This past spring I started an occasional series devoted to Sturgis’s Laws. “Sturgis” is me. The “Laws” aren’t Rules That Must Be Obeyed. Gods forbid, we writers and editors have enough of those circling in our heads and ready to pounce at any moment. These laws are more like hypotheses based on my observations over the years. They’re mostly about writing and editing. None of them can be proven, but they do come in handy from time to time. Here’s #4:
“The check’s in the mail,” “I gave at the office,” “All this manuscript needs is a light edit”: Caveat Editor.
If you’ve forgotten all the Latin you ever learned or never studied it in the first place, “Caveat” means, roughly, “Watch out!”
When someone tells you “The check is in the mail” or “I gave at the office,” your most likely response is skepticism. You know this because you have used variations on the same excuses yourself, right? I sure have.
It is true that all some manuscripts need is a “light edit.” These manuscripts are generally prepared by fairly experienced writers who have already run them by a few astute colleagues for comments and corrections.
When I and most of the working editors I know roll our eyes at “All this manuscript needs is a light edit,” it’s because the manuscript in question usually needs considerably more.
So what does “light edit” mean?
Nothing associated with editing has one clear-cut, hard-and-fast, universally understood definition, but “light edit” generally means copyedit, as described in “Editing? What’s Editing?”:
Let’s say here that copyediting focuses on the mechanics: spelling, punctuation, grammar, formatting, and the like. With nonfiction, it includes ensuring that footnotes and endnotes, bibliographies and reference lists, are accurate, consistent with each other, and properly formatted.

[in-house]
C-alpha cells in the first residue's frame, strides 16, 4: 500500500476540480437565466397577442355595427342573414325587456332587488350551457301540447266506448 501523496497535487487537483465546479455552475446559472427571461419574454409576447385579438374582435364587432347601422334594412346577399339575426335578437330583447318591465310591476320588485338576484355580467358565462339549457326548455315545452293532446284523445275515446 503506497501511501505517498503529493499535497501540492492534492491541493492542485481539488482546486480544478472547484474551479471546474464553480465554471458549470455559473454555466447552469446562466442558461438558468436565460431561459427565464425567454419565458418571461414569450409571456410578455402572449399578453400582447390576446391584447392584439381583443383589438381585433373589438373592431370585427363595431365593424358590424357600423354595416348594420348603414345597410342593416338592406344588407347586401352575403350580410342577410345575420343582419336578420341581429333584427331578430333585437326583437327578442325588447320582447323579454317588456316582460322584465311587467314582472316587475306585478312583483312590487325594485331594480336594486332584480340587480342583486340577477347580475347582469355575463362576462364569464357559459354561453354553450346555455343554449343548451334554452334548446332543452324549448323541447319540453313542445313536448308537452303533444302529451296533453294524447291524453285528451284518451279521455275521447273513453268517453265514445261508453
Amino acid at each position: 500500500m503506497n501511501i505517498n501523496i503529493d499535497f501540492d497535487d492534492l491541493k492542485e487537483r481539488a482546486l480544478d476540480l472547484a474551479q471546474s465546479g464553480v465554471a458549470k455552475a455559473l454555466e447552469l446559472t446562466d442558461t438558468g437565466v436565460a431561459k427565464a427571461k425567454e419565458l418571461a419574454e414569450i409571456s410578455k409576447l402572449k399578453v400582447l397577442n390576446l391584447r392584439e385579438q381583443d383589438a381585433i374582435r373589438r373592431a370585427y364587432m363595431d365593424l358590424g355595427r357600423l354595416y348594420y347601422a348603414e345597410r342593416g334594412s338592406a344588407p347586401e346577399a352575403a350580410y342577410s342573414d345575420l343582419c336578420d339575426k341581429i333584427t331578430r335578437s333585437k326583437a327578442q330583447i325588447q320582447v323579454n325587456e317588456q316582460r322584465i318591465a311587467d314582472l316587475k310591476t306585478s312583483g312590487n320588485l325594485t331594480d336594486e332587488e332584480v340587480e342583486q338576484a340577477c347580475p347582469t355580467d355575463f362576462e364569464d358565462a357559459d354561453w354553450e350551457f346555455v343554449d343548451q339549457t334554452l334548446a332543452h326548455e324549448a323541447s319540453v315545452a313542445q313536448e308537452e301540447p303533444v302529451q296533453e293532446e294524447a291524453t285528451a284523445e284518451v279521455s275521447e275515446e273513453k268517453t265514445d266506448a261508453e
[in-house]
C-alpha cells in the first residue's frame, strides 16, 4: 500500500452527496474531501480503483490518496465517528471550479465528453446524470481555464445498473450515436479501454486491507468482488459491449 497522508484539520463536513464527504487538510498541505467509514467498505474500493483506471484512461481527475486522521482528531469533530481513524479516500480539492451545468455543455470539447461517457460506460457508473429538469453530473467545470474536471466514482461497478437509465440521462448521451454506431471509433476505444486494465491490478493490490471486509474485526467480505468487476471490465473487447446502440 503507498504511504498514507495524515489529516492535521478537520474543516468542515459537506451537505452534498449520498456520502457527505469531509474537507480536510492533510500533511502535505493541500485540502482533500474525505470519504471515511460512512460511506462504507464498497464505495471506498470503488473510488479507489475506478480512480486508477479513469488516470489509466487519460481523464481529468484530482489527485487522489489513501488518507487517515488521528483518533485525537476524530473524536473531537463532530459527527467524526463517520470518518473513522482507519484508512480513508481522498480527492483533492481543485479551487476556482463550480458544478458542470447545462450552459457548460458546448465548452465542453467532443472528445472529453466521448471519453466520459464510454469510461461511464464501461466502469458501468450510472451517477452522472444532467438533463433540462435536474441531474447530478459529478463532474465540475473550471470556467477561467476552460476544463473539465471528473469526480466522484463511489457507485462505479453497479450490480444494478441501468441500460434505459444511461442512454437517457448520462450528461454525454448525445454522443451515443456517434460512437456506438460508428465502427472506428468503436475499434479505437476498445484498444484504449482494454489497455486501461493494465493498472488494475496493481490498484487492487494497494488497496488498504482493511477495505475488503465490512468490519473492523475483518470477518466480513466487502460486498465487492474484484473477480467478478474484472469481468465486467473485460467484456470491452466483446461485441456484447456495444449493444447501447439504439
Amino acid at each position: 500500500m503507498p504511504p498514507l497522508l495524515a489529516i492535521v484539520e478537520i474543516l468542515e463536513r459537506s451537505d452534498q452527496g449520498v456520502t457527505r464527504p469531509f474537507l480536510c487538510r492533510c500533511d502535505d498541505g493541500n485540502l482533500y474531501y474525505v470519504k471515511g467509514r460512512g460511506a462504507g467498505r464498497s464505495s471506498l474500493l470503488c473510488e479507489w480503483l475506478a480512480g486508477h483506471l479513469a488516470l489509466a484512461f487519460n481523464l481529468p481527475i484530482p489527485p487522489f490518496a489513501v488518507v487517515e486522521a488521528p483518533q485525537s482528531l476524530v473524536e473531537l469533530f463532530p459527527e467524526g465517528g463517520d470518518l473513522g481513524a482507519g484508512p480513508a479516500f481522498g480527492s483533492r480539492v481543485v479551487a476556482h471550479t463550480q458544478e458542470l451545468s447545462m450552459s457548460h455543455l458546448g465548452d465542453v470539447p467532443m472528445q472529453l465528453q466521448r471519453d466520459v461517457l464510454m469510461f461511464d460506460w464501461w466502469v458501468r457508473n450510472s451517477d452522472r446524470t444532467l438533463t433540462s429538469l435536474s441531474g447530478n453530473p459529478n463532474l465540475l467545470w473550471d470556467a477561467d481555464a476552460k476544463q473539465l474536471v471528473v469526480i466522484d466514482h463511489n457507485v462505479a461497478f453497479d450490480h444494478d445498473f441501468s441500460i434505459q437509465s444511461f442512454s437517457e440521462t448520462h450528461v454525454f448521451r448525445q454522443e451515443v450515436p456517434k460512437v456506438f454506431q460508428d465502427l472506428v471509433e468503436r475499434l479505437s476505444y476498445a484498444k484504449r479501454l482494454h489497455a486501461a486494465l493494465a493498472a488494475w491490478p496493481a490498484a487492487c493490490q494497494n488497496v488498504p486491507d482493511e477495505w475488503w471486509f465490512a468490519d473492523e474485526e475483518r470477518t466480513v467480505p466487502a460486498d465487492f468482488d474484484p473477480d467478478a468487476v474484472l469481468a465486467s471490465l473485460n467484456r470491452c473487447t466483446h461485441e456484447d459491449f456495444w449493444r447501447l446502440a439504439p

Once one starts dealing with matters of style and structure — snarly sentences, internal inconsistency, abrupt paragraph transitions, missing information, and so on — one has moved beyond the realm of the light edit.
Most of us are not the best judges of our own work. Good writers know this. When we think a story or essay is done, the very best we can do, we set it aside for a week or a month. When we come back to it, we see it with fresh eyes. Problems we missed before are now glaringly obvious, from typos to dangling participles to plot holes that could swallow a truck. Often the fixes are just as obvious, thank heavens.
Outside editors come to the work with even fresher eyes, along with considerable experience in identifying and fixing problems in all sorts of manuscripts. They haven’t seen the previous drafts. They don’t know what you meant to say. They see only what’s there on the page.
So when you approach a prospective editor, don’t lead off with “All this manuscript needs is a light edit.” Describe the work and let the editor know what you want to do with it: submit it to a literary magazine or academic journal? find an agent? self-publish?
With a book-length work, fiction or nonfiction, an evaluation or critique is often the best place to start. Editing a book-length work takes time. This means it isn’t cheap. A good critique will point out the strengths of your ms. as well as any weaknesses that may exist. It will identify problems that you can fix yourself. It will let you know if this particular editor is a good match for you and your manuscript.
And if you’re an editor, the next time a prospective client approaches you with “All this manuscript needs is a light edit,” don’t snigger, raise your eyebrows, or roll on the floor laughing.
Because this time the author may be right.